One of the most successful microphone manufacturers – Shure, also knows a thing or two about how to develop great sounding headphones. This week, let’s look at the SRH840, a model that resides in the very crowded €120-150 studio closed-back headphone segment.
- Impressively neutral frequency response
Pros list with SoundID Reference calibration
- Flattened out the remaining frequency response imperfections
- Questionable durability
A quick google search will return more than a few reports from users breaking SRH840 within the guarantee period, then receiving a replacement pair and breaking that one as well. They don’t seem that fragile when handled, however, the build is almost entirely plastic and does not inspire confidence. Also, it’s not a great design to route the cable from the left to right channel externally, making the connection very vulnerable. The headband and ear pads feel adequate but are nothing exceptional.
Sound is the department where SRH840 shines – Shure sure knows how to develop neutral-sounding headphones! For this exact pair, the mid-range is remarkably flat, although for others we measured it’s a bit elevated, the overall shape of the curve remains very smooth with no distinct spikes or dips, which is always a good thing. The resonance at about 8 kHz is relatively unobtrusive when compared to how other headphones can make the high range ear-piercingly bright. The subtle bass boost can be a few dB’s more pronounced than for the pair pictured here, but it’s still remarkably neutral.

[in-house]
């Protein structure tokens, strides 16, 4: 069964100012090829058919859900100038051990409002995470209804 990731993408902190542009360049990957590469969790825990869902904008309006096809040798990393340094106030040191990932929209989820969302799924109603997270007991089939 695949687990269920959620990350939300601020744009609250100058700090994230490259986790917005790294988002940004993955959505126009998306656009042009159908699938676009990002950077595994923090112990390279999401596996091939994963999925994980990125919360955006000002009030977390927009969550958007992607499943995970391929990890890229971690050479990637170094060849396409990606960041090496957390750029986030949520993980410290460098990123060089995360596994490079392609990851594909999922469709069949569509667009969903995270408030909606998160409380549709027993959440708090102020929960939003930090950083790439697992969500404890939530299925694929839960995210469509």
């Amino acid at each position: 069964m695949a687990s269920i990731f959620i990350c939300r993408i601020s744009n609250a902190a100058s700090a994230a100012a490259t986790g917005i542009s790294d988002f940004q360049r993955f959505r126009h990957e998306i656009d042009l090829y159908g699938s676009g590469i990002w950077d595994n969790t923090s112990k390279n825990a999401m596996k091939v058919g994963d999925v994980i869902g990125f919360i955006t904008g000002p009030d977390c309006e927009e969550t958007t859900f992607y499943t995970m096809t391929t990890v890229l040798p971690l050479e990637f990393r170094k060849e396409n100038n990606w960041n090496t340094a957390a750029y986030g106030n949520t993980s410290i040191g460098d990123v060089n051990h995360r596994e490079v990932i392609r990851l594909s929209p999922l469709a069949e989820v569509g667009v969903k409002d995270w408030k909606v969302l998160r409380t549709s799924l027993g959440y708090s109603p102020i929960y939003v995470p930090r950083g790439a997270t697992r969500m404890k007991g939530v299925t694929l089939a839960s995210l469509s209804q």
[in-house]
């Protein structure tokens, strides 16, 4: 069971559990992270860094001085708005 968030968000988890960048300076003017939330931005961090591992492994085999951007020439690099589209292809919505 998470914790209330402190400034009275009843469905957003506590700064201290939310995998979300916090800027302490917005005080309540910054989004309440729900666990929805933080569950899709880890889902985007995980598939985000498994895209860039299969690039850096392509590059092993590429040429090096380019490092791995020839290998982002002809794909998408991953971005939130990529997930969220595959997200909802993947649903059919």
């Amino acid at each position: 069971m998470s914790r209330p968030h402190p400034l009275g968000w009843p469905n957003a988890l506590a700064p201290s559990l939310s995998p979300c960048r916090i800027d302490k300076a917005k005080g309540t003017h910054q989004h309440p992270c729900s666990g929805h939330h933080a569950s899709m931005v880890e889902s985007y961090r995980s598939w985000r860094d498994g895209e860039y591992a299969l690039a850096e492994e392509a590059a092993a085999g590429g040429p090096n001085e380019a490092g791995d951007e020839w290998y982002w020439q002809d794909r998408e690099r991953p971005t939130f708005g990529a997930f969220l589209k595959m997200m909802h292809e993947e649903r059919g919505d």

There’s a recurring trend of low end imbalance among our sample pool, from about 200 Hz down, some pairs show imbalance up to 3 dB. In the most severe cases, this is enough of a difference to be audible. However, this range almost always will be mono, so it shouldn’t interfere with your panning decisions.
When it comes to long listening session comfort, the opinions among testers were more divided than usual. People with larger heads and ears got annoyed with wearing them after 30 or so minutes while people with medium and smaller head sizes loved them. Also glasses wearers rated comfort as above average. It’s always best to try out headphones for a longer period before purchase to check how well they fit you, and with SRH840 this is especially true.
It’s tricky to rate the value of SRH840 due to the many reports of the model breaking too easily. Sound is among top closed backs though. Through our testing period, SRH840 showed no signs of potential failure, it’s entirely possible that if you don’t transport them and handle them carefully, you’ll have a great sounding monitoring tool for many years.
THD is composed of 2nd and 3rd harmonic distortion in almost equal amounts and the overall figure is low enough to grant transparent sound with no audible artifacts. For recent drivers, it’s pretty common to have low harmonic distortion, yet there are rivals that perform worse.How accurate and consistent is the correction effect among different listeners?
Listeners with smaller heads might perceive less bass. The rest of the spectrum is delivered consistently regardless of the listener’s physical properties.How much do they differ pair to pair in terms of frequency response?
In the low end we’ve measured about +/- 3 dB spread among the eleven pairs measured. Two out of eleven showed about a 3 dB increase from 400 Hz – 2 kHz. Other than that, tolerances are quite tight.